The past two weeks I have been on semester break from the University, showing my parents and my sister Anna around. Nicole and I have loved having the chance to see some family and this has been a great excuse to break with our normal routines. Take today for example.
The day began with yet another demonstration of what great walkers my parents can be. Our Lebanese friend Karine came over first thing in the morning to join the five of us on a trek down to Tyre, in the south of Lebanon. We walked to the other side of Hamra to catch a city bus down to the Cola bus terminal, a roundabout where city-to-city buses heading south congregate. At Cola, you find a bus going to your desired city and hop on. When the bus is more or less full, the driver takes off. Sounds like a bit of a hassle, but it's a super cheap way to get around. The equivalent of a couple U.S. dollars took us all to the other side of the country. But hats off to my folks for their willingness to walk to the city bus route.
We made a quick stop in Saida to change buses and get some kak (crusty Arabic bread) and chay (tea) and then we were really in the south. That phrase, "the south," can be kind of loaded for westerners living in Lebanon. Southern Lebanon borders Israel, of course, and the area is heavily patrolled by U.N. troops who attempt to maintain the fragile, frequently broken, peace between the two nations. Southern sites like Tyre and Qana have been damaged by the fighting and parts of the border are disputed. The south is Hezbollah's power base, too, and pictures of its leaders hang alongside the road along with pictures of Lebanese killed during Israeli incursions.
The fact that tension and violence have been a part of life here makes me very sad because the south is also beautiful, hospitable, and probably my favorite part of the country. As you ride from Saida to Tyre, you are passing through areas referenced in the Old Testament, New Testament, and Quran; land controlled not only by Roman and Greek empires but also Egyptian, Babylonian, and Phoenician rule; and some of the most beautiful banana and orange trees and beaches you'll find.
So Nicole, Karine, Anna, my parents, and I arrived in the city and walked the souks. Which is pretty much what you do everywhere in Lebanon. Fish mongers, butchers, and shopkeepers sell their wares in the souks. Once again, my parents walked their butts off, and Karine helped my mom locate a bunch of goodies: a skirt, a samovar style tea kettle, and a sack of huge cinnamon sticks like the ones that some cafes here serve as coffee stirrers. We also walked through the archaeological ruins of the city, which, as I've noted before on this blog, essentially sit in the middle of town, mostly unremarked upon. We took loads of pictures of the Roman ruins in particular and the photo album is here. You can climb around an old stone arena that probably housed gladiator-style competitions, gaze at the ancient columns, and check out what once was a bathhouse and complex system of cisterns.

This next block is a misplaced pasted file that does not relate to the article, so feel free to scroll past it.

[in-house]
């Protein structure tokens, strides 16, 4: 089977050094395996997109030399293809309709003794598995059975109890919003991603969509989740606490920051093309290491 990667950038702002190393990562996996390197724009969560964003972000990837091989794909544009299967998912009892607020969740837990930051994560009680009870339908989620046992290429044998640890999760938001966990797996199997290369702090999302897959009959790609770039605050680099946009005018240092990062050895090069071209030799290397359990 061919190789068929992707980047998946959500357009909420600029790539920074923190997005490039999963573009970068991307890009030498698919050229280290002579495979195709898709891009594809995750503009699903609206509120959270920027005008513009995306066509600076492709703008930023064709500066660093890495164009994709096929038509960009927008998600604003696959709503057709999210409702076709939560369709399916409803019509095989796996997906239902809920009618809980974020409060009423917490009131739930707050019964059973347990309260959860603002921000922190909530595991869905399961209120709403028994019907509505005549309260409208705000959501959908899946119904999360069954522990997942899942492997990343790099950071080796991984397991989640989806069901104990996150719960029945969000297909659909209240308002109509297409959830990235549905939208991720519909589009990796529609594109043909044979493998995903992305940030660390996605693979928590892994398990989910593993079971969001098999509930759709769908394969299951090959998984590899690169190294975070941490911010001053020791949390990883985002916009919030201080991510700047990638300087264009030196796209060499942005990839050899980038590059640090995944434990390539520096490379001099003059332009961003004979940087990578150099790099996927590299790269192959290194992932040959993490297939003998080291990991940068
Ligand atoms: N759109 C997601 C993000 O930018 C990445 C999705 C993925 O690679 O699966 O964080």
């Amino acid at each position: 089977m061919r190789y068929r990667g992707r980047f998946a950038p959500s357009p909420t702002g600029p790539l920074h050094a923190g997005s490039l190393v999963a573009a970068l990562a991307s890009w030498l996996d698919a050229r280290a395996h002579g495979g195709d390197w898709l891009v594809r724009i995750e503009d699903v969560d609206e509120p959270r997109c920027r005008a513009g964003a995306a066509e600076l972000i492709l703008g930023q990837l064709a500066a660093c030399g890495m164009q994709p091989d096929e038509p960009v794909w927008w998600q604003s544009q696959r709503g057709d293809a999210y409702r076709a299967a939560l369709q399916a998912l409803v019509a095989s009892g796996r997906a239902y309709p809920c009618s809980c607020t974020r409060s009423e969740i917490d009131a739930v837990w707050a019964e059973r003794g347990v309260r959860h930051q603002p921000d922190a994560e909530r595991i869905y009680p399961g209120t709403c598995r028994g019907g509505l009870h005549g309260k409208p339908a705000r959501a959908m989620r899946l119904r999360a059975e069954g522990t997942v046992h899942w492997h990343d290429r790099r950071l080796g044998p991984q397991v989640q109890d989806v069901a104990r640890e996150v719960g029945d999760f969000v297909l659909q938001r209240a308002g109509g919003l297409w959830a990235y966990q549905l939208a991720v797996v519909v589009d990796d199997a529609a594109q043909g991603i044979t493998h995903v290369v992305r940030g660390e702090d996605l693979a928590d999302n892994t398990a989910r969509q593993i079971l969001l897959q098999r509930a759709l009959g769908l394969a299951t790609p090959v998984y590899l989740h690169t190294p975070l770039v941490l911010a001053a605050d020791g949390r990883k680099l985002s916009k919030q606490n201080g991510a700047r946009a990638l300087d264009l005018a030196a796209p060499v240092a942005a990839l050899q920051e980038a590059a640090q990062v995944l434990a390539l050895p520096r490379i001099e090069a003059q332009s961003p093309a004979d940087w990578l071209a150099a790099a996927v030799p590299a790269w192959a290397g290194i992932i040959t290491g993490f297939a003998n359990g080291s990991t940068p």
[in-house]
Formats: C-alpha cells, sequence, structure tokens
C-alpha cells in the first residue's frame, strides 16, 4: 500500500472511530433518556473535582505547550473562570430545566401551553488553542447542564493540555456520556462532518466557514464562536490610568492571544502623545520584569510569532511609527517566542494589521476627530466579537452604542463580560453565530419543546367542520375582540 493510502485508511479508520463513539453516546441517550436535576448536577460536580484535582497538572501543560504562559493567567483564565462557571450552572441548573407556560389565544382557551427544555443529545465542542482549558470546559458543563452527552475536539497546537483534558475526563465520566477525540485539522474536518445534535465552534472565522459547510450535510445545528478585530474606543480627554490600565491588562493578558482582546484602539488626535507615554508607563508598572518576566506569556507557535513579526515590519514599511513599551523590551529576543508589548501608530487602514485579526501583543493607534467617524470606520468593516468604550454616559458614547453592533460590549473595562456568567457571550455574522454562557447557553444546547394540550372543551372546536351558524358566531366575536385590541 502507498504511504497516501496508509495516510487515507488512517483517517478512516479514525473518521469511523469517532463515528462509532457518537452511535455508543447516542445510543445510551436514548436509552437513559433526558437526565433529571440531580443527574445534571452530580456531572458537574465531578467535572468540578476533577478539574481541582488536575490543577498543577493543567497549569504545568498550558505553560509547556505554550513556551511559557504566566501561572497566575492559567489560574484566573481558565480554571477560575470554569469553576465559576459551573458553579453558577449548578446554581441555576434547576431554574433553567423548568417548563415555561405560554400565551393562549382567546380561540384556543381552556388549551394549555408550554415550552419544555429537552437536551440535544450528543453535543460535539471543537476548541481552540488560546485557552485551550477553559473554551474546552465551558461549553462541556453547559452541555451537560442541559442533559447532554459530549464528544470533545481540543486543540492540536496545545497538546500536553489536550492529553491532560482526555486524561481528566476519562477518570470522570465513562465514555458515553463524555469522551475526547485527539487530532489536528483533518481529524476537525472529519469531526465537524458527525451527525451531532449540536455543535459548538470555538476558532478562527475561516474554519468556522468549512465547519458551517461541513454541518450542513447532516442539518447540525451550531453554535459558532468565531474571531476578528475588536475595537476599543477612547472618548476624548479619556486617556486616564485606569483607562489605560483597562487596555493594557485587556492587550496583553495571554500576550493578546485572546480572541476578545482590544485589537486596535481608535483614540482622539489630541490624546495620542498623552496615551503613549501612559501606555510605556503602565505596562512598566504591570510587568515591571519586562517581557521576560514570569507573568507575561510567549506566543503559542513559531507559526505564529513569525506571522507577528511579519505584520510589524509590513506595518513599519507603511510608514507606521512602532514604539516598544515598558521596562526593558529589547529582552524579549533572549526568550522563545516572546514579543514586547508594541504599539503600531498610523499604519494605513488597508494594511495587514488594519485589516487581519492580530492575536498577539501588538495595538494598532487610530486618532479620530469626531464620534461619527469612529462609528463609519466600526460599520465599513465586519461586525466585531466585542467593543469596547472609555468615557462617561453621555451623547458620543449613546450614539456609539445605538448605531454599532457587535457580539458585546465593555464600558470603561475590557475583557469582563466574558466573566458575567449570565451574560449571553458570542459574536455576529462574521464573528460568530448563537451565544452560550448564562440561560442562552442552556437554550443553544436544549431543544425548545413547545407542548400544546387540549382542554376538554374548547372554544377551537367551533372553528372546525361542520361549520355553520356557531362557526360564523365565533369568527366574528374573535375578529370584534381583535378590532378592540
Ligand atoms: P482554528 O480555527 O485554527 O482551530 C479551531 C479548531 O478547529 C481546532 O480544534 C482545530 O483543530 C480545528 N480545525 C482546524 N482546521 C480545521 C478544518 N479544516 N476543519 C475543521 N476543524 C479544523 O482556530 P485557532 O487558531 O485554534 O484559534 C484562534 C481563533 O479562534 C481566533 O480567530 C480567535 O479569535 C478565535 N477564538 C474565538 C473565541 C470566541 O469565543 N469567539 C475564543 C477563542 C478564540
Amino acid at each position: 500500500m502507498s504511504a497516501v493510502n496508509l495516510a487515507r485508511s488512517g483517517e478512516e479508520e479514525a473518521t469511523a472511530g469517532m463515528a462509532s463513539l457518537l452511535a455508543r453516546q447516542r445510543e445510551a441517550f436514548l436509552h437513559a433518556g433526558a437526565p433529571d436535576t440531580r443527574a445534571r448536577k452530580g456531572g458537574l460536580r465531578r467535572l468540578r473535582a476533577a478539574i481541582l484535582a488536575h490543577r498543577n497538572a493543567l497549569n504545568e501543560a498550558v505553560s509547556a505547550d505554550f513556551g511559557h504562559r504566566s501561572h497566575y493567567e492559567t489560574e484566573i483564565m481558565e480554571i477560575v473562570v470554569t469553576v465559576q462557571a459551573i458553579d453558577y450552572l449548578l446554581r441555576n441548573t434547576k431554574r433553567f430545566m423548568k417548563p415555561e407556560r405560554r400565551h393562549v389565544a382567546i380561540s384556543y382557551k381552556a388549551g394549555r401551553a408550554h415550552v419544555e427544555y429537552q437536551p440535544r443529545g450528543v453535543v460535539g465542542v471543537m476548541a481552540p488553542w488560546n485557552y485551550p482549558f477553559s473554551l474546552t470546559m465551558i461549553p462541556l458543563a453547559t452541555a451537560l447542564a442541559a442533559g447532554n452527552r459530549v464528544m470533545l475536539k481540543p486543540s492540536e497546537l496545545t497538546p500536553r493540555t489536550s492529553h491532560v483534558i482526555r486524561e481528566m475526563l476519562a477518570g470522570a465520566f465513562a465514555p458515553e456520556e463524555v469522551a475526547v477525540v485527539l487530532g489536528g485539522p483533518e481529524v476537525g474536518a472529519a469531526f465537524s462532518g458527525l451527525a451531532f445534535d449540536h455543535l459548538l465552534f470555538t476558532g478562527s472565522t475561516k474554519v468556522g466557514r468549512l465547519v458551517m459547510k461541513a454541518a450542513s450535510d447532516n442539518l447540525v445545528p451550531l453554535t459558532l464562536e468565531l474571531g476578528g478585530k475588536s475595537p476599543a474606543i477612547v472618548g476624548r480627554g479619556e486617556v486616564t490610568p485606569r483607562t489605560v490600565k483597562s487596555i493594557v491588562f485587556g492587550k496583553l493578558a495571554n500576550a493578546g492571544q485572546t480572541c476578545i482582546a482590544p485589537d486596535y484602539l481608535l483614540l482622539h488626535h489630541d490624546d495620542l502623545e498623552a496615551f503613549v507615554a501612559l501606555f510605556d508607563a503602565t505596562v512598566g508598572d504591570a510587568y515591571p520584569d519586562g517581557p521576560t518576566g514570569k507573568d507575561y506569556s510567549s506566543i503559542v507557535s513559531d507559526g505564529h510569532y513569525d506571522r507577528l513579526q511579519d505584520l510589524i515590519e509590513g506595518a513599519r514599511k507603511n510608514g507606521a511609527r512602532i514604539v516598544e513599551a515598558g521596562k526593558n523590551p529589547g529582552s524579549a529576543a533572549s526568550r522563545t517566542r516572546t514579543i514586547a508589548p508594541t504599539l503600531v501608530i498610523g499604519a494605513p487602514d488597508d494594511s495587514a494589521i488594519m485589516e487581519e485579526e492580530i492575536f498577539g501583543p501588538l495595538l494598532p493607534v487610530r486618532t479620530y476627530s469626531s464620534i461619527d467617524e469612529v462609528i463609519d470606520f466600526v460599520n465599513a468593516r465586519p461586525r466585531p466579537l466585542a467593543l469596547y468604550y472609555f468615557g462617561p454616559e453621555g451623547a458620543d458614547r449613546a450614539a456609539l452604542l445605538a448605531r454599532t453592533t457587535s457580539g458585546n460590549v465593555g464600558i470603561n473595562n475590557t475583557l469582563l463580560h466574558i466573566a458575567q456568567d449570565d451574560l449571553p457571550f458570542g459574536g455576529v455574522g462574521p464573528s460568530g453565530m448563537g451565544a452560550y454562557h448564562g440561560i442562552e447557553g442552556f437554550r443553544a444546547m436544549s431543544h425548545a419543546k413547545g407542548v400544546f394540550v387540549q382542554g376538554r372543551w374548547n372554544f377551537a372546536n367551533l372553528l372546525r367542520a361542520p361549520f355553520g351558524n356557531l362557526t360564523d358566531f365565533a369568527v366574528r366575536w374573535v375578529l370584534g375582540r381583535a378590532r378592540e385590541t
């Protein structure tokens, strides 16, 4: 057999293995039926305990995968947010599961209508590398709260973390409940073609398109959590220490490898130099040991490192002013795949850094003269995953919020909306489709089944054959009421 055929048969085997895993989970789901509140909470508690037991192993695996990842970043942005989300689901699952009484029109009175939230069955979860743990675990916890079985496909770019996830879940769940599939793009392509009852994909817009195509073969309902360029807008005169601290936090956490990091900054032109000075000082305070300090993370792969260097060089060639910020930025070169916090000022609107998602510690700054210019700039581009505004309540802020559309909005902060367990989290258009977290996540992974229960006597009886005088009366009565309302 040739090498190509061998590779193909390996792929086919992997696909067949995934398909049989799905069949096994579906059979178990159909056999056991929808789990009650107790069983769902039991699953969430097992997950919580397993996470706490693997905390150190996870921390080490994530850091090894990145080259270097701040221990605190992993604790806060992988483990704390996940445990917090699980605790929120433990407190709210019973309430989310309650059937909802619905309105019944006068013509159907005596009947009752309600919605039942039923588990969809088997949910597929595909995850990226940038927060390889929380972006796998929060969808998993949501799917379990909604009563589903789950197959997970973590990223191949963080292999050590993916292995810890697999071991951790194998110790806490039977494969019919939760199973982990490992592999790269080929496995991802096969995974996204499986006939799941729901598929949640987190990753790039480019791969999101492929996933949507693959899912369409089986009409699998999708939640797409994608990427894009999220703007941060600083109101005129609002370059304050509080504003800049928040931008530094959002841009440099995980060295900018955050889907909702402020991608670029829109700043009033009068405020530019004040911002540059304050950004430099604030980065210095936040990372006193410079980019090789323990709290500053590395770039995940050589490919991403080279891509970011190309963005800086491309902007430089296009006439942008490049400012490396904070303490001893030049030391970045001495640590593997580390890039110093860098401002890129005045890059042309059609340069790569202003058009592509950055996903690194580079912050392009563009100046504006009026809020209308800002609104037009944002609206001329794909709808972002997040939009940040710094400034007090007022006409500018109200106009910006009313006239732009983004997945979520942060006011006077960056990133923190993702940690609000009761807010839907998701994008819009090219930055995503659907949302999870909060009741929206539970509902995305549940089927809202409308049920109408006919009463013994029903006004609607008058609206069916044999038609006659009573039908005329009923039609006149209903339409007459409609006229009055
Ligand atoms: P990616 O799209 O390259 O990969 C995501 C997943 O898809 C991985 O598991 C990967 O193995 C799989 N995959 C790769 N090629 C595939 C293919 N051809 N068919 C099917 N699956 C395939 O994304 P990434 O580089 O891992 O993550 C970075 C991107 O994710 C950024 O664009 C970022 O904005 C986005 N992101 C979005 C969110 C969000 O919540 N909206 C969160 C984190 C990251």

We spent much of the afternoon here and eventually ended up on the seaside, where we met an old man with treasures from the water. He was making a half-hearted attempt to sell these treasures but mostly he just wanted to show them off. Shells, old coins, rings, that type of thing. Nice guy. We dipped our feet in the Mediterranean. Teens were on the beach playing a tennis-type game with hard paddles that really make the tennis balls zing. Wouldn't you know, my mom got pegged in the eye with one. The guys who were playing were completely mortified and apologetic and, luckily, my mom was fine. By the end of the day, as we all got punch-drunk from the sun and the walking, we ended up cracking up about the whole thing. But meeting "the old man and the sea" (as Anna called him) and the apologetic kids just underscore how the south can be hospitable, interesting, eccentric, and warm.
We ate an early dinner at a place along the sea called Tyros, where a bunch of rowdy Russians were smoking the nargileh. We got a mixed grill to share but mostly ordered a bunch of mezze, including my personal favorites hindbeh (greens fried with olive oil and carmelized onions) and mutabal bettenjehn (an eggplant dish). Karine ordered a few mezze we otherwise wouldn't have tried: liver sauteed in pomegranate syrup, which I did not try, and raw kibbe, which I *did* try. I never ate raw kibbe (raw lamb mixed with wheat, onions, and spices) before, although I am crazy for the COOKED kibbeh. The raw stuff was pretty good and I'm glad I tried it, at least this one time.
The first leg of the ride home (Tyre to Saida), the bus was very crowded. Even the little fold-out seats in the aisle of the bus were full. This means that when somebody in the back of the bus wants off, all the aisle sitters have to file out to make room and then file back on. I had most of my parents' purchases on my lap, too, so I was happy to get to Saida and spring for the extra thousand lira (about 60 cents) for the nicer bus--bucket, motorcoach-style seats--on the Saida-to-Beirut leg.